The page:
Democratic Skokie Rep. Lou Lang, also on Madigan’s leadership team, said raising the minimum wage is a “tough issue to move in these times. We’re going to say to employers, ‘Well, we’re going to bump up your personnel costs’…. It’s a difficult sell, but it’s a discussion we should have.”
Lang offered that “maybe $10 an hour is not the right number. Or maybe it is the right number, but we can’t afford to do it as quickly as we would like. We have to think this through and not just accept a number given to us in a speech. We have to see some facts, some figures, but mostly requires some negotiation and some leadership.”
That’s not the kind of leadership the National Federation of Independent Business would welcome, said state director Kim Clarke Maisch.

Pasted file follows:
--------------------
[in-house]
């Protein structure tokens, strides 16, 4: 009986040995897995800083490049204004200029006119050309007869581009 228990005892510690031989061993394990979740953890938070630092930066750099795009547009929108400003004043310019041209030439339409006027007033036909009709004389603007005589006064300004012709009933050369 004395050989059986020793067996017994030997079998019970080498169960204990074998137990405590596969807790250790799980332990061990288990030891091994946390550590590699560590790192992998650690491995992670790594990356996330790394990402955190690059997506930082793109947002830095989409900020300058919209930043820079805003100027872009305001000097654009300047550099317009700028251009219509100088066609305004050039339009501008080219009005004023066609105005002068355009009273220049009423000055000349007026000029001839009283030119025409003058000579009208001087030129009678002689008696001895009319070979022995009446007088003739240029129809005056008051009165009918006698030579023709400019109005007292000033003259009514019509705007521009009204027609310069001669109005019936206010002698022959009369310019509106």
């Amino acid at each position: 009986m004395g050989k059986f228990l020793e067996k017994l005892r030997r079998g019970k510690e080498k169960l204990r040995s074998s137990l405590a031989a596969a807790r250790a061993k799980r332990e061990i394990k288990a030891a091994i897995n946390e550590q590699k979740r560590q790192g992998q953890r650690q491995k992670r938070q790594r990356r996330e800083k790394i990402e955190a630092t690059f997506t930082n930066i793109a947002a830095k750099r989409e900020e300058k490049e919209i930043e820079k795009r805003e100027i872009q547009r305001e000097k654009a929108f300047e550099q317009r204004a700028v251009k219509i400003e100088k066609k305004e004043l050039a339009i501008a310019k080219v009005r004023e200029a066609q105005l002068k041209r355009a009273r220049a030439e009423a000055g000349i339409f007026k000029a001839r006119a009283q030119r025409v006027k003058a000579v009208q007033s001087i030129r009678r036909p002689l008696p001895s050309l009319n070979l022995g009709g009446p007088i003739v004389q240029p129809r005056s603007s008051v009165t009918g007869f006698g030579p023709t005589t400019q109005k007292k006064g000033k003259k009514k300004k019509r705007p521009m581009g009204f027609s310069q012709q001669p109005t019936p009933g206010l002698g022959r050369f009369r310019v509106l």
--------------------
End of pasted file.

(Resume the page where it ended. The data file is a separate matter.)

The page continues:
She said the state already has the 4th highest minimum wage in the nation, and the increase would push the state to No. 1. Currently, the state of Washington owns the highest minimum wage at $9.19 per hour, according to U.S. Department of Labor data.
Illinois is surrounded entirely by states with lower minimum wage rates, putting Illinois and its businesses at a disadvantage, she said.
Maisch said Quinn’s proposal to hike the minimum wage now is “ill-timed and frankly wrong."
After his speech, Quinn said he believed the prospects of getting the minimum wage hike passed are “pretty good.”
As he descended the Capitol steps next to the House chamber, Quinn added: “ I think the people are for it.”